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News from November 2019

Bill King's Plan to Reduce Chronic Flooding
By Urban Reform Staff

Bill King's Plan to Reduce Chronic Flooding

Council Candidates Head into Runoff
By Urban Reform Staff

Following last Tuesday’s election, 12 of the 16 city council races on the ballot are heading into a runoff because the top vote-getter failed to break the 50 percent threshold. The few that were decided outright were incumbent Council Members Dave Martin (District E), Greg Travis (District G), Robert Gallegos (District I), and Martha Castex-Tatum (District K), leaving all at-large council seats and a scattering of Districts up for grabs in the December runoff.

Third Ward Residents Concerned About Vacant Lots
By Urban Reform Staff

A recently released study conducted by Rice University and the Sankofa Research Institute found that vacant lots topped the list of concerns for residents of Houston’s historic Third Ward. The report, which combines the results of 1,616 heads of households, represents a 49 percent response rate according to the authors.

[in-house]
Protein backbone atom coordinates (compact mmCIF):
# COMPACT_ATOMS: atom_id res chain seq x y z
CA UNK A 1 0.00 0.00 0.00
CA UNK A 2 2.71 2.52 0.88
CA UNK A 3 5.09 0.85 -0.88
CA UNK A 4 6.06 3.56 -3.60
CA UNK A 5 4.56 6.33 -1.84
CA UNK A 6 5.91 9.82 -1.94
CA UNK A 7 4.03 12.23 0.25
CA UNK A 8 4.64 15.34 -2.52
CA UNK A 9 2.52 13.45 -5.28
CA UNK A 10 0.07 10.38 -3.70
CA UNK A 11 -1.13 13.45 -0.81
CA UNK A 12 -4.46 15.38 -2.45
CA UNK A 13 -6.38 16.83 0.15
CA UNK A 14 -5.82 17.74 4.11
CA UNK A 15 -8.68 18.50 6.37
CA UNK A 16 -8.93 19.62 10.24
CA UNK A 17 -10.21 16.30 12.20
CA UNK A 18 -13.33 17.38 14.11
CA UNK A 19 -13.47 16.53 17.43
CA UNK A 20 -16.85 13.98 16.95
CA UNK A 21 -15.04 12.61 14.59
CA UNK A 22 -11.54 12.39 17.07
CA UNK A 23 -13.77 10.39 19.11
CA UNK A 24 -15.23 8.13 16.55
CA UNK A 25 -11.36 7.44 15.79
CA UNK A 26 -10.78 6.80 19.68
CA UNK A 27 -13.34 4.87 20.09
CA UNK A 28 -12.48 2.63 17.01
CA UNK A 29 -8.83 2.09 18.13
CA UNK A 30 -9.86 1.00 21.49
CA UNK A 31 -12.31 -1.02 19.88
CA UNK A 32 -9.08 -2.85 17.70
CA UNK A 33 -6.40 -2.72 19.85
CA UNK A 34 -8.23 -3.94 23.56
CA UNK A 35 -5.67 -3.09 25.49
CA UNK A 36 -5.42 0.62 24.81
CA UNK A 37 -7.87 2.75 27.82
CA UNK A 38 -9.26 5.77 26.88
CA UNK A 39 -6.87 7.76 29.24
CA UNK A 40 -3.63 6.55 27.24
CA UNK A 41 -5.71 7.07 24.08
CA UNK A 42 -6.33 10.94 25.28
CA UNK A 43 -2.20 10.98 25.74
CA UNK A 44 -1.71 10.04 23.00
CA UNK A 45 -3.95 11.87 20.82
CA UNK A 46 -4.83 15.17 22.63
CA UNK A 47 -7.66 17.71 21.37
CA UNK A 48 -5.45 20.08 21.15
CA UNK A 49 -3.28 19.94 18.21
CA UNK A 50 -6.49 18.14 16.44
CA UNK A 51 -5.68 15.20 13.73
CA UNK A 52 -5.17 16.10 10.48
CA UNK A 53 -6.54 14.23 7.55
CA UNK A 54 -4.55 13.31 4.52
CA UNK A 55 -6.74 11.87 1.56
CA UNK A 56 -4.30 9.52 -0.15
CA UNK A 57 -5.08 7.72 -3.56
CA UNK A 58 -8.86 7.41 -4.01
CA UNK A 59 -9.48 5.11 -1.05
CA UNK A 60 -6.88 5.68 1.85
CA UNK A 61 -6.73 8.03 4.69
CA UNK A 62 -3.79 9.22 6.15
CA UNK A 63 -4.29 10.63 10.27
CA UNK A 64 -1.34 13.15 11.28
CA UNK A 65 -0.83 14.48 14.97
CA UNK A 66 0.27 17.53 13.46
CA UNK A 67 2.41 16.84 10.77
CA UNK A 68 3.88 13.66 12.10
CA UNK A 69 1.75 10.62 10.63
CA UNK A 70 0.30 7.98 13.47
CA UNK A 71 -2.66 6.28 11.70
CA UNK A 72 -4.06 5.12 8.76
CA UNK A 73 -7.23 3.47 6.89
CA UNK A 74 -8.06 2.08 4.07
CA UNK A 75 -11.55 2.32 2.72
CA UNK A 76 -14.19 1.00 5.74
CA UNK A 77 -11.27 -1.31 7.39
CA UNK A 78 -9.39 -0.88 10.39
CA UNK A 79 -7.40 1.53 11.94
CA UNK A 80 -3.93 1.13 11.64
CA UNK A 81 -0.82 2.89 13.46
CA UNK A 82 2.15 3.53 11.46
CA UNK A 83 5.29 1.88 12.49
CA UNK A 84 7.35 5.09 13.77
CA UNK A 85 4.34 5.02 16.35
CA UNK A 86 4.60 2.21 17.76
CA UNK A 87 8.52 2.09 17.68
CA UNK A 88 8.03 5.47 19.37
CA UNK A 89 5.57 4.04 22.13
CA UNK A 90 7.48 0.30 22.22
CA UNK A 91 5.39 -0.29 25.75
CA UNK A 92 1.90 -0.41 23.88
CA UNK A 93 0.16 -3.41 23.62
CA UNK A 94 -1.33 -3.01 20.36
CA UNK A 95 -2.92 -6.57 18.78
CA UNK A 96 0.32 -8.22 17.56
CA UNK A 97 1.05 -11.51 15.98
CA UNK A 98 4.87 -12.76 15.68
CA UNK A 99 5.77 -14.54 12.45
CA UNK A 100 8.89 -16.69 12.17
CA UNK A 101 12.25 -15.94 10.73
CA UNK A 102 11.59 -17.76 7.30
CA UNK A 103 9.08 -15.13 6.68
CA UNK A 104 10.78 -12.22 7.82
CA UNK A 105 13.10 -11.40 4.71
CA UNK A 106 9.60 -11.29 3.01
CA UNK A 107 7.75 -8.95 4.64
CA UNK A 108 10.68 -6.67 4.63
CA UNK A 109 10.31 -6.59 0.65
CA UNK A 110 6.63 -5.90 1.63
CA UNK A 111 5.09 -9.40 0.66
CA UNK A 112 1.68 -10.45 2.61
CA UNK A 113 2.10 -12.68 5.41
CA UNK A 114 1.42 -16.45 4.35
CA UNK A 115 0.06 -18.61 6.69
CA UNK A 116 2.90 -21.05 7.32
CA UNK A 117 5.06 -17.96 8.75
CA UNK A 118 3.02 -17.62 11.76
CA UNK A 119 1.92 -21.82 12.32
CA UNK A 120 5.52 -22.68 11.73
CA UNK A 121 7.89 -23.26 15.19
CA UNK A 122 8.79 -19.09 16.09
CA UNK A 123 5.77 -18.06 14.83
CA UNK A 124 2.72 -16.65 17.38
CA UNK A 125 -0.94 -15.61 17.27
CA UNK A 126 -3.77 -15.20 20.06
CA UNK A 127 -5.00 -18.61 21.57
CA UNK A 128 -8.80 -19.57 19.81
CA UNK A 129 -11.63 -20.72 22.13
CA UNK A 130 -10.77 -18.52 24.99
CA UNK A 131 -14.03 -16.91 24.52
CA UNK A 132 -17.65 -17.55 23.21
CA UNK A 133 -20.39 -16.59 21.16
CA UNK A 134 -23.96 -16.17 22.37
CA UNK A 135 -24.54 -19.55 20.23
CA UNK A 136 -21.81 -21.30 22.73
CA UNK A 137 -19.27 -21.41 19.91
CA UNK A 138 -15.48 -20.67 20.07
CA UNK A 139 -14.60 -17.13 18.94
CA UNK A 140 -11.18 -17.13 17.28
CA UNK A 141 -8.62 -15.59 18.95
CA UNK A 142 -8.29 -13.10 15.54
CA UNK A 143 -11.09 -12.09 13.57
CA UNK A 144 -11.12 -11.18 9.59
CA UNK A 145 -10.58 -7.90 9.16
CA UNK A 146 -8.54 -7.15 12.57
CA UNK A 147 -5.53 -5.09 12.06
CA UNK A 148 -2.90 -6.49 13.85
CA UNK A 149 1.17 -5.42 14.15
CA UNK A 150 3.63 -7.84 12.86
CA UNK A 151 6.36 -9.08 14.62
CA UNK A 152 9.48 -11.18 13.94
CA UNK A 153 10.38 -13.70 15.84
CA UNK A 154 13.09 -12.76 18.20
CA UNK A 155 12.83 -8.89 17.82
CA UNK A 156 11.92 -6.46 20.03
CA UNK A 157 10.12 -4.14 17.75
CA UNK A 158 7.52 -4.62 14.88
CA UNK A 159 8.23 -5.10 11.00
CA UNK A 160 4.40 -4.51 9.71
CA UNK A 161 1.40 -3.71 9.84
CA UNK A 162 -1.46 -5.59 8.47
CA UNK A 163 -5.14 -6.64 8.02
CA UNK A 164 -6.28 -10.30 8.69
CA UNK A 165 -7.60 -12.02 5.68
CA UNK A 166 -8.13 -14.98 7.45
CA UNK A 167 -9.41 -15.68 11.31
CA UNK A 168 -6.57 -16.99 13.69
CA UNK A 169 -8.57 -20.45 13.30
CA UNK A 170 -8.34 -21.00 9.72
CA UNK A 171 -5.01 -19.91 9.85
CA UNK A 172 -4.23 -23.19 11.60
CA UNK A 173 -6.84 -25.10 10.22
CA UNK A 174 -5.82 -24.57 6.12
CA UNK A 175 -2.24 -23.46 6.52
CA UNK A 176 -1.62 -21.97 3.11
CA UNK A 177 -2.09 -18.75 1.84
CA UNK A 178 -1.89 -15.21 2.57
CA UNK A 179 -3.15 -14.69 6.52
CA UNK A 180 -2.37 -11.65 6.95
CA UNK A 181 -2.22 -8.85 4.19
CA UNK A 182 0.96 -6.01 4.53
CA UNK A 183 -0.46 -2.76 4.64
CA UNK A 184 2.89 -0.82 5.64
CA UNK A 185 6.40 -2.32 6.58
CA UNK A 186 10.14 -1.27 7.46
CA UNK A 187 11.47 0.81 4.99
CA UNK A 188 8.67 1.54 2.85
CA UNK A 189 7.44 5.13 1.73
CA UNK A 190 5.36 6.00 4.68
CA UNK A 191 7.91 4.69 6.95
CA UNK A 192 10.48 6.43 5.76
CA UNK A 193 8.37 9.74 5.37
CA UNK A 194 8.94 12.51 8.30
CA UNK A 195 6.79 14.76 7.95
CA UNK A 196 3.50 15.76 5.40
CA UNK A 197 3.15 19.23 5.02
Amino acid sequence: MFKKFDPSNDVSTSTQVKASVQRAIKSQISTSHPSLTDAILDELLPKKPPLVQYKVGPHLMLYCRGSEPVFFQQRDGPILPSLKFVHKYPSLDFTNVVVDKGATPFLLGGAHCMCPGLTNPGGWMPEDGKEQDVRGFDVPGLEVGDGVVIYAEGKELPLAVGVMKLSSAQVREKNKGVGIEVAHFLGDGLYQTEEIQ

Mayor’s Plan for Zero-Based Budgeting
By Urban Reform Staff

During Houston’s Fiscal Year 2020 budget workshops, Council Member Mike Knox proposed, and successfully added, a budget amendment that would require the city to pursue zero-based budgeting and now, the administration has released a plan to implement the new process in 2021. Budget workshops are one of the few opportunities when council members have the opportunity to directly propose an item and have it voted on by the full council.

Mayors Weigh-In on 2020 Policy Debate
By Urban Reform Staff

The National League of Cities and the United States Conference of Mayors both released their 2020 policy agendas hoping to urge presidential candidates to have more of a city-centered focus heading into next November’s election. As noted in the Conference of Mayors report, cities represent 86 percent of the population and 91 percent of the real GDP.

More Millennials Are Planning to Rent Forever
By Urban Reform Staff

A new report from Apartment List suggests that nearly half of millennial renters in Houston who hope to one day own a home have nothing saved towards the down payment and at current savings rates, only 34 percent of Houston renters will be able to put down 10 percent on a median-priced started home in the next five years. The report explores the growing desire but diminishing reality of millennial homeownership.

Veteran-Owned Business Permitting Delay
By Urban Reform Staff

Veteran-Owned Business Permitting Delay

Man Testifies About Costly Water Bill
By Urban Reform Staff

Man Testifies About Costly Water Bill